R-E-S-P-E-C-T! A tribute to the Queen of Soul

I have an affinity for history, politics fashion and powerful women. Ms. Aretha Franklin was one of those women. She blew past me with grace and authority when I worked at the Today Show. The greenroom temperature (which was normally as cold as a meat freezer) was set to a muggy 78 degrees. She was a big and small all at the same time, larger than life but tiny, like a grandmother. I stood speechless. She looked in my direction and I blushed, blinked, I was speechless and like that she was gone. 

She was a legend and her eyes had seen some of the most monumental moments in history, her voice guided the way through the Civil Rights Movement and Women's Lib then shined a light on the progress America made at the inauguration of Barack Obama. 

I remember my family singing her greatest hits at family reunions and weddings, I remember recording the lyrics to "Freeway of Love" ( aka Pink Cadillac) on my dad's tape recorder. In the 90's she and Lauryn Hill reminded us of our value in a "Rose is Still a Rose."

I remember her hair, makeup and her sense of style. Aretha did not shy away from her blackness, her afros , her wigs and her strength as a black woman are unmatched.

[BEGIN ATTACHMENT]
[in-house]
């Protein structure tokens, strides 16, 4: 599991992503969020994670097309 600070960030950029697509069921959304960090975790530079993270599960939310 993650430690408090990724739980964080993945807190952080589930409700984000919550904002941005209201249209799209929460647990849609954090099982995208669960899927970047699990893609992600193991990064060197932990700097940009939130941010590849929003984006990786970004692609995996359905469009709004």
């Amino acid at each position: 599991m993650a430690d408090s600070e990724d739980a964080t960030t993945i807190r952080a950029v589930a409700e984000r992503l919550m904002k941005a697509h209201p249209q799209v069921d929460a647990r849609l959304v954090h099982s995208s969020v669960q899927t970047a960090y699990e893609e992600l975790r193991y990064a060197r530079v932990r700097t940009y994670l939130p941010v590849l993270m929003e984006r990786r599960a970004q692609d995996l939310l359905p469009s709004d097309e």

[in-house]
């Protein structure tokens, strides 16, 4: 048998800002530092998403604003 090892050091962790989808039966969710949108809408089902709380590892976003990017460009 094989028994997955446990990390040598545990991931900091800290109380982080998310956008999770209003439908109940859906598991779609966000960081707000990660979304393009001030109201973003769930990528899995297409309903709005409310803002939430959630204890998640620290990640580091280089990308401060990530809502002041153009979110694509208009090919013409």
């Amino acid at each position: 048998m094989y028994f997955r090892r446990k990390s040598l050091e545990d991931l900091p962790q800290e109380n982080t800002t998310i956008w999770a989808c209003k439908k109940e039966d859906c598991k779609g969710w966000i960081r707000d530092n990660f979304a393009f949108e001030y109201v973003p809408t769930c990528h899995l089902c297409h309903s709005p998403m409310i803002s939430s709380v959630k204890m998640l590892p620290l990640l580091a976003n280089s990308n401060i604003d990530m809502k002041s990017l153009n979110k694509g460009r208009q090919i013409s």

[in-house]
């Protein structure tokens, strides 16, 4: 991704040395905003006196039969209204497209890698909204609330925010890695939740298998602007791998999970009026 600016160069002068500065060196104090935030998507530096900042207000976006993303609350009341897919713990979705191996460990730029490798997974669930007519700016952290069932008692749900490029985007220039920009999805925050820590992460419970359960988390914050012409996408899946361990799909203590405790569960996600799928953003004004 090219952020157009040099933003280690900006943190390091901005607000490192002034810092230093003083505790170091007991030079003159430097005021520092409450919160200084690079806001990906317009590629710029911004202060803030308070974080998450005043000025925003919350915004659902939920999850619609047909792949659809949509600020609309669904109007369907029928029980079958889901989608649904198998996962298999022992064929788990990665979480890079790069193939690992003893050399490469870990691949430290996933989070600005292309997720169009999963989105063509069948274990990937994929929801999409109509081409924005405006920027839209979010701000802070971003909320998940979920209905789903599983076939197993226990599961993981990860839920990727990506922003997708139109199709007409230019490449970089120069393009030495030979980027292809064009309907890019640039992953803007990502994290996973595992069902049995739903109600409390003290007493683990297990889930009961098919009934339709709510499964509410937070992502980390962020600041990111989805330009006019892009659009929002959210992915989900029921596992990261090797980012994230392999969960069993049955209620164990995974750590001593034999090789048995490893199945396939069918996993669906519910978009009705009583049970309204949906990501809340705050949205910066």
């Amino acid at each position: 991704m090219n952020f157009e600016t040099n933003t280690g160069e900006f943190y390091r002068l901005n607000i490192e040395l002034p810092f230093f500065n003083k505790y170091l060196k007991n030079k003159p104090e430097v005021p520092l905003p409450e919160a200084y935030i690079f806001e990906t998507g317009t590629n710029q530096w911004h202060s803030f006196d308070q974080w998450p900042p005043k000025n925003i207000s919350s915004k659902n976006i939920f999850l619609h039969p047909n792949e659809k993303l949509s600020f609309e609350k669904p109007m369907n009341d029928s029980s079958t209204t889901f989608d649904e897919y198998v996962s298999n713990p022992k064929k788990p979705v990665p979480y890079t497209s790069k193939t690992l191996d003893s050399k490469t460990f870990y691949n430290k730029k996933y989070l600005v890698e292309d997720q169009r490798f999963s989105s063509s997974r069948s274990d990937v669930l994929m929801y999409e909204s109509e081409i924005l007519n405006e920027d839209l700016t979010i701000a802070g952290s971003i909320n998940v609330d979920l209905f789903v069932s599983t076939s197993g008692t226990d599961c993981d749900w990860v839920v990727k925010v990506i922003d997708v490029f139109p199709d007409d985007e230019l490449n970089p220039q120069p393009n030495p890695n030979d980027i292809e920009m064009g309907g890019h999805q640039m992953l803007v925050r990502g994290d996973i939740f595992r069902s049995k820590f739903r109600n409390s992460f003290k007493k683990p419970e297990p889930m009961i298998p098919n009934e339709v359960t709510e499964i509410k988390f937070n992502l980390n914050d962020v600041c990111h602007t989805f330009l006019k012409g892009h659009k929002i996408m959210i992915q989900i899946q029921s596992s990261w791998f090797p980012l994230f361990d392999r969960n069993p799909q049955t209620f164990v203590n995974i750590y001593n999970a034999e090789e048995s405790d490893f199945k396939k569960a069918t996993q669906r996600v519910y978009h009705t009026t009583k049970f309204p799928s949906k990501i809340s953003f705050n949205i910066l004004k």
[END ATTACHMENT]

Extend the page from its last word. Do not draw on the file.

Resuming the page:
While we adore Aretha Franklin like a great aunt, she was one of the most accomplished singers of all time. Born in Memphis, raised in Detroit, Aretha Franklin was the first woman to be inducted into the Rock and Roll Hall of Fame, 18 time Grammy Award Winner, Golden Globe, Gospel Music Hall of Fame, a Presidential Medal of Freedom and Kennedy Center Honor to name some.

Aretha Franklin on stage in the 1960s


Aretha Franklin's career started in church, she traveled through the Jim Crow South and witnessed all levels of discrimination. Franklin sang at the funeral of Rev. Martin Luther King and offered her financial support to civil rights activist Angela Davis. Franklin was no stranger to politics, she went on to sing at the inauguration of Jimmy Carter, was awarded the National Arts Medal from Bill Clinton, received the Presidential Medal of Freedom from George W. Bush, and sang at the historic inauguration of President Barack Obama. 


Lady in Red: From the 60's , 70's and 80's Aretha Franklin never let us down with her fashion choices. 

Legendary fashion choices from Aretha Franklin. From hats to wigs, furs and brows Aretha Franklin did not disappoint. 

Album covers over the decades.

In the 1970's Aretha Franklin gave us African prints, head wraps, afros - Aretha Franklin was unapologetically black, she was an activist, she used her platform to demand respect for all. She walked the walk and talked the talk. 

“Everybody wants respect,” she said to Rolling Stone in 2014. “In their own way, three-year-olds would like respect, and acknowledgment, in their terms.” - Aretha Franklin

One of my favorites. The video is older than me, the song is timeless. 

"God Bless America" , Jimmy Carter Inaugural Ball, 1977

My childhood favorite,"Freeway of Love" , 1985  

Reminding ladies to be ladies, to harness their virtues with Lauryn Hill in the "Rose is Still a Rose." 1998

A proud moment for the nation. Aretha Franklin sings at the inauguration of President Barack Obama, 2009


What are your most memorable Aretha Franklin moments? Did she touch you the way she touched the world?